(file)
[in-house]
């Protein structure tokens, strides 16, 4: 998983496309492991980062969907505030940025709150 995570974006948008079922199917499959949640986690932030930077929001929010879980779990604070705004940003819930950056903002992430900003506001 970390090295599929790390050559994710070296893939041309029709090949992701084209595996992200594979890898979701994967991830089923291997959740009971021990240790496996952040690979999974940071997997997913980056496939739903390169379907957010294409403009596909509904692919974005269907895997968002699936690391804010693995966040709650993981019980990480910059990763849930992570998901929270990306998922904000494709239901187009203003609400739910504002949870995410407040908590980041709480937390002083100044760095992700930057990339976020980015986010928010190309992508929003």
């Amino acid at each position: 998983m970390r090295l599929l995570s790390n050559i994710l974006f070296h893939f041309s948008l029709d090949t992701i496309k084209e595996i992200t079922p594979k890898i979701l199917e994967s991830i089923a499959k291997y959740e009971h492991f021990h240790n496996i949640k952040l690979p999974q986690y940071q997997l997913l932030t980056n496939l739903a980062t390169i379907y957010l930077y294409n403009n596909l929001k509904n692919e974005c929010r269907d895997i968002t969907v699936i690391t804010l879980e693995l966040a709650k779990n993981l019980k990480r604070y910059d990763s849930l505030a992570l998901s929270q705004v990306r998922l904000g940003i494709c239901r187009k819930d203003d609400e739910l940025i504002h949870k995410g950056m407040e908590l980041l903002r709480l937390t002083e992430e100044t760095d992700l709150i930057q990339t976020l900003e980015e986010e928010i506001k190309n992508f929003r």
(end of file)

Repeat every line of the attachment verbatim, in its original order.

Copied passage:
[in-house]
């Protein structure tokens, strides 16, 4: 998983496309492991980062969907505030940025709150 995570974006948008079922199917499959949640986690932030930077929001929010879980779990604070705004940003819930950056903002992430900003506001 970390090295599929790390050559994710070296893939041309029709090949992701084209595996992200594979890898979701994967991830089923291997959740009971021990240790496996952040690979999974940071997997997913980056496939739903390169379907957010294409403009596909509904692919974005269907895997968002699936690391804010693995966040709650993981019980990480910059990763849930992570998901929270990306998922904000494709239901187009203003609400739910504002949870995410407040908590980041709480937390002083100044760095992700930057990339976020980015986010928010190309992508929003």
């Amino acid at each position: 998983m970390r090295l599929l995570s790390n050559i994710l974006f070296h893939f041309s948008l029709d090949t992701i496309k084209e595996i992200t079922p594979k890898i979701l199917e994967s991830i089923a499959k291997y959740e009971h492991f021990h240790n496996i949640k952040l690979p999974q986690y940071q997997l997913l932030t980056n496939l739903a980062t390169i379907y957010l930077y294409n403009n596909l929001k509904n692919e974005c929010r269907d895997i968002t969907v699936i690391t804010l879980e693995l966040a709650k779990n993981l019980k990480r604070y910059d990763s849930l505030a992570l998901s929270q705004v990306r998922l904000g940003i494709c239901r187009k819930d203003d609400e739910l940025i504002h949870k995410g950056m407040e908590l980041l903002r709480l937390t002083e992430e100044t760095d992700l709150i930057q990339t976020l900003e980015e986010e928010i506001k190309n992508f929003r």